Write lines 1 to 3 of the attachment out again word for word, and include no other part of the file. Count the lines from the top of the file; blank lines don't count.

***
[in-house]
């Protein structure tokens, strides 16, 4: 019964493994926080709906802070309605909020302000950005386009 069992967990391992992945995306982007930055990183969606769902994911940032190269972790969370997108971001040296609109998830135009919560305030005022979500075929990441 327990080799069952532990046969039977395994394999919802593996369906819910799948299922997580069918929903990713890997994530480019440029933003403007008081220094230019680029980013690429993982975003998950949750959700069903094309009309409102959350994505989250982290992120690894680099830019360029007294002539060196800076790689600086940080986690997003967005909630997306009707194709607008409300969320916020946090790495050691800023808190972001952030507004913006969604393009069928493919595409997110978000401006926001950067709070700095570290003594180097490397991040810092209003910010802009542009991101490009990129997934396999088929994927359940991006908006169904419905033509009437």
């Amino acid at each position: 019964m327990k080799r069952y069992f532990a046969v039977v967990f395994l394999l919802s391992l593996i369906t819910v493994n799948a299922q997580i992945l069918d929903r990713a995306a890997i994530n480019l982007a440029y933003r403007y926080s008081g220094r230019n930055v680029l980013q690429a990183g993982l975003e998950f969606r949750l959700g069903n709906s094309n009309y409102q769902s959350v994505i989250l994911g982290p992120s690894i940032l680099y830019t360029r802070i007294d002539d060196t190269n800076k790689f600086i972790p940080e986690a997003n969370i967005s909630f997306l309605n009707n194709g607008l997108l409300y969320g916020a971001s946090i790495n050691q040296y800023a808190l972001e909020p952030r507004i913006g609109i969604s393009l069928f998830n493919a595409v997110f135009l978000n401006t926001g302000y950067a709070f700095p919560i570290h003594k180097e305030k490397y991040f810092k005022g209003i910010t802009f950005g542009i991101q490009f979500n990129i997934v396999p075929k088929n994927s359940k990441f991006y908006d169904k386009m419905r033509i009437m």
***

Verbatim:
[in-house]
């Protein structure tokens, strides 16, 4: 019964493994926080709906802070309605909020302000950005386009 069992967990391992992945995306982007930055990183969606769902994911940032190269972790969370997108971001040296609109998830135009919560305030005022979500075929990441 327990080799069952532990046969039977395994394999919802593996369906819910799948299922997580069918929903990713890997994530480019440029933003403007008081220094230019680029980013690429993982975003998950949750959700069903094309009309409102959350994505989250982290992120690894680099830019360029007294002539060196800076790689600086940080986690997003967005909630997306009707194709607008409300969320916020946090790495050691800023808190972001952030507004913006969604393009069928493919595409997110978000401006926001950067709070700095570290003594180097490397991040810092209003910010802009542009991101490009990129997934396999088929994927359940991006908006169904419905033509009437």
């Amino acid at each position: 019964m327990k080799r069952y069992f532990a046969v039977v967990f395994l394999l919802s391992l593996i369906t819910v493994n799948a299922q997580i992945l069918d929903r990713a995306a890997i994530n480019l982007a440029y933003r403007y926080s008081g220094r230019n930055v680029l980013q690429a990183g993982l975003e998950f969606r949750l959700g069903n709906s094309n009309y409102q769902s959350v994505i989250l994911g982290p992120s690894i940032l680099y830019t360029r802070i007294d002539d060196t190269n800076k790689f600086i972790p940080e986690a997003n969370i967005s909630f997306l309605n009707n194709g607008l997108l409300y969320g916020a971001s946090i790495n050691q040296y800023a808190l972001e909020p952030r507004i913006g609109i969604s393009l069928f998830n493919a595409v997110f135009l978000n401006t926001g302000y950067a709070f700095p919560i570290h003594k180097e305030k490397y991040f810092k005022g209003i910010t802009f950005g542009i991101q490009f979500n990129i997934v396999p075929k088929n994927s359940k990441f991006y908006d169904k386009m419905r033509i009437m």